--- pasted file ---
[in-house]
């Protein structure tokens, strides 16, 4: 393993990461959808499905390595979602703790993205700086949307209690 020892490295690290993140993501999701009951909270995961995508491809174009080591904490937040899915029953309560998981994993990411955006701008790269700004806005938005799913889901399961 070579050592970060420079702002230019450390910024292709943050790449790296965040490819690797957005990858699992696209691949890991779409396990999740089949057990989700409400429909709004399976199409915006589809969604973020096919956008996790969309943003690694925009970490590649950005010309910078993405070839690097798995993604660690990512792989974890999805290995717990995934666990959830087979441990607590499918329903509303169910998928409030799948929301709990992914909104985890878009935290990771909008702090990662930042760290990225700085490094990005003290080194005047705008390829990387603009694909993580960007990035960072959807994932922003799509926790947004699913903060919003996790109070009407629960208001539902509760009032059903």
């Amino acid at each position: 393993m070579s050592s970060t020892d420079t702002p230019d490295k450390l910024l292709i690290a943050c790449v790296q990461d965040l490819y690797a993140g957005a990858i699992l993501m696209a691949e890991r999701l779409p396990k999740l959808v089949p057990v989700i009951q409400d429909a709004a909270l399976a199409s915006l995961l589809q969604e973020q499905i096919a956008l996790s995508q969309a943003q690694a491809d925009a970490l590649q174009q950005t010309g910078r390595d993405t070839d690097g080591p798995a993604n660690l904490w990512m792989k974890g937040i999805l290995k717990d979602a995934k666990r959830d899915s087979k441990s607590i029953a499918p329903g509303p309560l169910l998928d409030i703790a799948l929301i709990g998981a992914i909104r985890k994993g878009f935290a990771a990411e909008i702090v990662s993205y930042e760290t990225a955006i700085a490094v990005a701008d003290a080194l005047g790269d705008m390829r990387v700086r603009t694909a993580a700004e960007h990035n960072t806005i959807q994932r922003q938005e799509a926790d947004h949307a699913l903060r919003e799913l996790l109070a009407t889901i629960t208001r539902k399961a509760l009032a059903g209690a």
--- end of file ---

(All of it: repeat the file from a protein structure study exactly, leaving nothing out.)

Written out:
[in-house]
């Protein structure tokens, strides 16, 4: 393993990461959808499905390595979602703790993205700086949307209690 020892490295690290993140993501999701009951909270995961995508491809174009080591904490937040899915029953309560998981994993990411955006701008790269700004806005938005799913889901399961 070579050592970060420079702002230019450390910024292709943050790449790296965040490819690797957005990858699992696209691949890991779409396990999740089949057990989700409400429909709004399976199409915006589809969604973020096919956008996790969309943003690694925009970490590649950005010309910078993405070839690097798995993604660690990512792989974890999805290995717990995934666990959830087979441990607590499918329903509303169910998928409030799948929301709990992914909104985890878009935290990771909008702090990662930042760290990225700085490094990005003290080194005047705008390829990387603009694909993580960007990035960072959807994932922003799509926790947004699913903060919003996790109070009407629960208001539902509760009032059903």
């Amino acid at each position: 393993m070579s050592s970060t020892d420079t702002p230019d490295k450390l910024l292709i690290a943050c790449v790296q990461d965040l490819y690797a993140g957005a990858i699992l993501m696209a691949e890991r999701l779409p396990k999740l959808v089949p057990v989700i009951q409400d429909a709004a909270l399976a199409s915006l995961l589809q969604e973020q499905i096919a956008l996790s995508q969309a943003q690694a491809d925009a970490l590649q174009q950005t010309g910078r390595d993405t070839d690097g080591p798995a993604n660690l904490w990512m792989k974890g937040i999805l290995k717990d979602a995934k666990r959830d899915s087979k441990s607590i029953a499918p329903g509303p309560l169910l998928d409030i703790a799948l929301i709990g998981a992914i909104r985890k994993g878009f935290a990771a990411e909008i702090v990662s993205y930042e760290t990225a955006i700085a490094v990005a701008d003290a080194l005047g790269d705008m390829r990387v700086r603009t694909a993580a700004e960007h990035n960072t806005i959807q994932r922003q938005e799509a926790d947004h949307a699913l903060r919003e799913l996790l109070a009407t889901i629960t208001r539902k399961a509760l009032a059903g209690a």